When the cleaning element is used as dental floss in the conventional sense, the user must cut off a section from the thread-like endless carrier, hold it and pull it through the interdental spaces. To facilitate holding of the section, the cleaning element shown in FIG. 5 comprises two ball-shaped holding means injection molded onto the endless carrier 11 at defined, small mutual separation. The user separates the thread-like endless carrier 11 between the two holding means 14, as indicated by arrow T, to thereby obtain one section of the cleaning element comprising a holding means 14 at each end.
|Cited Patent||Filing date||Publication date||Applicant||Title|
|US1637153||Oct 23, 1926||Jul 26, 1927||Lawton James A||Medicament carrier|
|US1989895 *||Oct 6, 1931||Feb 5, 1935||Jennie O Van Gilder||Elastic material|
|US3744499||Oct 30, 1972||Jul 10, 1973||Wells R||Dental floss roll comprising interconnected pieces each having a pick end|
|US3942539||Apr 8, 1974||Mar 9, 1976||Corliss Joseph J||Antiseptic cleansing dental floss|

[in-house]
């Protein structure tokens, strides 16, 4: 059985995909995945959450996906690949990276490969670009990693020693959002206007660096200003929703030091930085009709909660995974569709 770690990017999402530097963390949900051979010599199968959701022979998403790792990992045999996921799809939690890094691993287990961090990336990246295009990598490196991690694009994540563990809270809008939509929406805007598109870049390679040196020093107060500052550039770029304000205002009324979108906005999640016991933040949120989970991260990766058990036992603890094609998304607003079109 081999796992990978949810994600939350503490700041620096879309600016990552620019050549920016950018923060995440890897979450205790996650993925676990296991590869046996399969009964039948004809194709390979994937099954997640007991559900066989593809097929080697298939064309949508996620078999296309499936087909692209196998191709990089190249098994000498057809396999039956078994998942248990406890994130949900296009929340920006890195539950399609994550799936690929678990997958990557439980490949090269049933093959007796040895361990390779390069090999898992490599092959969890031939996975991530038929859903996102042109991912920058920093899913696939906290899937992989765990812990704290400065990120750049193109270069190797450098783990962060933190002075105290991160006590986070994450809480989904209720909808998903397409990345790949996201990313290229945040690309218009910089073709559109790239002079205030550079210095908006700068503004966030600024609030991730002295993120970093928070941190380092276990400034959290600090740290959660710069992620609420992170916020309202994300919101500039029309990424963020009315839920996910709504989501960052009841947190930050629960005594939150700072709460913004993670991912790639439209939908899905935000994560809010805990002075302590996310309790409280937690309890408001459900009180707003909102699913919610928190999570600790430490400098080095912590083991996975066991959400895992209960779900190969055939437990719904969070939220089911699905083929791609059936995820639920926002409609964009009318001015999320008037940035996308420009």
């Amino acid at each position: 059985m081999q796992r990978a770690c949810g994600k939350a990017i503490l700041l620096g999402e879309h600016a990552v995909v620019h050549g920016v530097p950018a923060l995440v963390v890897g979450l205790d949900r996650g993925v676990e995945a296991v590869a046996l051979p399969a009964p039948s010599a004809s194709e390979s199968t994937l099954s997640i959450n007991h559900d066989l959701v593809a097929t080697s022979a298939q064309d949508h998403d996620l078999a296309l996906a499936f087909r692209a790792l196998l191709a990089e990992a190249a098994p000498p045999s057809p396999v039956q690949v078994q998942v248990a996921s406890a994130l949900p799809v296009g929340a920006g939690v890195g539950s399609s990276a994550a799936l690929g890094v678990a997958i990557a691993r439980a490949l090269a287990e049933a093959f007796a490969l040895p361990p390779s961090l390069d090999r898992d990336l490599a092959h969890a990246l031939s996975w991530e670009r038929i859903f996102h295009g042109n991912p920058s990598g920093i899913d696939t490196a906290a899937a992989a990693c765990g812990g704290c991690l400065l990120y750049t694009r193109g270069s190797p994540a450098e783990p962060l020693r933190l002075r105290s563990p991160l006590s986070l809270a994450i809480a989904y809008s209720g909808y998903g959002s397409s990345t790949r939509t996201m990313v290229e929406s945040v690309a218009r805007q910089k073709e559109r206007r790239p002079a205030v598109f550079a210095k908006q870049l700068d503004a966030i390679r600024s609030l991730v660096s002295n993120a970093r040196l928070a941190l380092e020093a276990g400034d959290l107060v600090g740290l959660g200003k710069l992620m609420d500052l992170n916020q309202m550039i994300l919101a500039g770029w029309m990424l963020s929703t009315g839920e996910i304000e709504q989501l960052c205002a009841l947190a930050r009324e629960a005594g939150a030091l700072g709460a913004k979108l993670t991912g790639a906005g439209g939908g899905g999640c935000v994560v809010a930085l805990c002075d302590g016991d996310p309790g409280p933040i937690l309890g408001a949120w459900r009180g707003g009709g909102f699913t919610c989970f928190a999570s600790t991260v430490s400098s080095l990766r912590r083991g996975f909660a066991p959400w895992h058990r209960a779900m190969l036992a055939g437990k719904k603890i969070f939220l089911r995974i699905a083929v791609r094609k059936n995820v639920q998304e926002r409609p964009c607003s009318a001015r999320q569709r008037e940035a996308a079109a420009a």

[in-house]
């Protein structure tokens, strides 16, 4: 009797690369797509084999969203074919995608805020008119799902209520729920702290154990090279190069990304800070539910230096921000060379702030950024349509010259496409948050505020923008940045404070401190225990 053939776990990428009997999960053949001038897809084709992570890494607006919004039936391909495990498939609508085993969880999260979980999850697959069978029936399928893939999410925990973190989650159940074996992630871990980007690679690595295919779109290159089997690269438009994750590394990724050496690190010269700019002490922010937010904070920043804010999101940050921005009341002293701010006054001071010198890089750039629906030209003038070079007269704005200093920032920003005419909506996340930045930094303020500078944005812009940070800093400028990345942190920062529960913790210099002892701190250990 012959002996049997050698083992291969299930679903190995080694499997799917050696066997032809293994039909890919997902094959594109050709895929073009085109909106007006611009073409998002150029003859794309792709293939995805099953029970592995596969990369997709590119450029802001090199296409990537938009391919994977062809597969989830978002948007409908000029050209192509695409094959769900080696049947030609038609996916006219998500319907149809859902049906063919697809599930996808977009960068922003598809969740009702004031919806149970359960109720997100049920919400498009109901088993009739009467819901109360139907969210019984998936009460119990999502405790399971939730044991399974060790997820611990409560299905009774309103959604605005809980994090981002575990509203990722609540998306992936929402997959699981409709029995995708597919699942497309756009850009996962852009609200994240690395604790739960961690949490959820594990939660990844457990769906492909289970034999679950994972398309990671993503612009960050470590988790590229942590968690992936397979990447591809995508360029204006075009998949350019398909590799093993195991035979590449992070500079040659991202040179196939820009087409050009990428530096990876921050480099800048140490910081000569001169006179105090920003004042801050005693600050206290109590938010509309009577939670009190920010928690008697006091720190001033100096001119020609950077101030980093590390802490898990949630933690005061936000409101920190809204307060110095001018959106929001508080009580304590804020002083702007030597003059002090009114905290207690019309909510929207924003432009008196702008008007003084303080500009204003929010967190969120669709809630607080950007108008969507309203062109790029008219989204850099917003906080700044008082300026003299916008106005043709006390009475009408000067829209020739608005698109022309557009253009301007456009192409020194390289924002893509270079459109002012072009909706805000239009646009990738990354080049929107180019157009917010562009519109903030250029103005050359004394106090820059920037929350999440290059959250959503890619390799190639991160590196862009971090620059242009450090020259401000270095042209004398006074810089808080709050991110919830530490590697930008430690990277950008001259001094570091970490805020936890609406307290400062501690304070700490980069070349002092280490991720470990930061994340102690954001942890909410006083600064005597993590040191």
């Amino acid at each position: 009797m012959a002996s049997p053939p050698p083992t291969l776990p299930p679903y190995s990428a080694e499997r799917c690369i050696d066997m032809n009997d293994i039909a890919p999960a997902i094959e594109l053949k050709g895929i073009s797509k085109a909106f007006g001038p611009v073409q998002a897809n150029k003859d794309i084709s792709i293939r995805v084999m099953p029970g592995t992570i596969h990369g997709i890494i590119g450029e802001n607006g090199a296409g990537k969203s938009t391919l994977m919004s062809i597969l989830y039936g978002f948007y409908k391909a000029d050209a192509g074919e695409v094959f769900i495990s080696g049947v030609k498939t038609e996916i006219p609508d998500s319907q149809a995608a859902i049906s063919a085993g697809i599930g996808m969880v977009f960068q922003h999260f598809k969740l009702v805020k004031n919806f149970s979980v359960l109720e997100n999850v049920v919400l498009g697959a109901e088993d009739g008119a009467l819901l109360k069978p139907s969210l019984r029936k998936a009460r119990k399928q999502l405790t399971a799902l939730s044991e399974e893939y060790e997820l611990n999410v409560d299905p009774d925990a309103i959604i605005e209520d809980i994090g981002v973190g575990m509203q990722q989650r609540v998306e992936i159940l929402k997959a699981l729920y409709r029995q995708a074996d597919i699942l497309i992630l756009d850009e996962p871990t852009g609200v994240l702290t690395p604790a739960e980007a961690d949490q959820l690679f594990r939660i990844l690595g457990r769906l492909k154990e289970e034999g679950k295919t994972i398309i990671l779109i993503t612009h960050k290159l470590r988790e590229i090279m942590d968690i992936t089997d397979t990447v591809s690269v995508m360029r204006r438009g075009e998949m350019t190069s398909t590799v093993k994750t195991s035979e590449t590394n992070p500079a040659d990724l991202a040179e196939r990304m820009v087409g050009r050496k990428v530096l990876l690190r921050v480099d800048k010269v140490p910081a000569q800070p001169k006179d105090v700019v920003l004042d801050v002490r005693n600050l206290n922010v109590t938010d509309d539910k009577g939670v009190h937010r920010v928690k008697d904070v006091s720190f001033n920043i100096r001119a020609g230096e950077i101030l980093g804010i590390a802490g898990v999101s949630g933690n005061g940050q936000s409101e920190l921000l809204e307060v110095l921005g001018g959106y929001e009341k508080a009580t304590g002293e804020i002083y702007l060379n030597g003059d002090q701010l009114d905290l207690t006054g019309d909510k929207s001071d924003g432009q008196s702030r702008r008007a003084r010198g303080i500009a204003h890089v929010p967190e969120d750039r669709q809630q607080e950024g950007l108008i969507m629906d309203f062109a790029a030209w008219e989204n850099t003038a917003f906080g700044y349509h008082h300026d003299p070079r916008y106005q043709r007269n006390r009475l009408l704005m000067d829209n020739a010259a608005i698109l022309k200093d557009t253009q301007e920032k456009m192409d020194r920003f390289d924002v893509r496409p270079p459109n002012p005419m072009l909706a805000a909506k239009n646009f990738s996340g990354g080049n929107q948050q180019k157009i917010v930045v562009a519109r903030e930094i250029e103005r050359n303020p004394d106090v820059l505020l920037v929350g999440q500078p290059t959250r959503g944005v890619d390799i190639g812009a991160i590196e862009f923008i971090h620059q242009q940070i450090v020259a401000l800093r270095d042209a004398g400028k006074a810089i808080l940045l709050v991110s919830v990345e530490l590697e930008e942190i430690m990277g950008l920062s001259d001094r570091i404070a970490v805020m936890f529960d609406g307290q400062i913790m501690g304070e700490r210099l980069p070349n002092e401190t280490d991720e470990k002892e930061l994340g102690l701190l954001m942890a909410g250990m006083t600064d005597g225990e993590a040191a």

|US4006750 *||Dec 28, 1973||Feb 8, 1977||Placontrol Inc.||Disposable flosser|
|US4142538 *||Jan 17, 1977||Mar 6, 1979||Thornton Thomas F||Different stiffness continuous length teeth cleaner|
|US4550741||Feb 21, 1984||Nov 5, 1985||Dental Preventech, Inc.||Device for cleaning teeth to prevent the formation of plaque|
|US4836226||Nov 20, 1987||Jun 6, 1989||Wolak Ronald G||Endless article for cleaning teeth|
|US4922936||Aug 12, 1987||May 8, 1990||Buzzi Carlo A||Dental cleaner|
|US4974615 *||Jul 26, 1989||Dec 4, 1990||Doundoulakis George J||Elastic filament for oral hygiene|
|US5044041 *||Apr 21, 1987||Sep 3, 1991||Mats Ljungberg||Tooth cleaner and method for the manufacture thereof|
|US5086792||Jun 4, 1990||Feb 11, 1992||Placontrol Corp.||Dental floss loop devices, and methods of manufacture and packaging same|
|US5159943||Nov 21, 1991||Nov 3, 1992||Richards Linda K||Unified dental floss and bridge threader|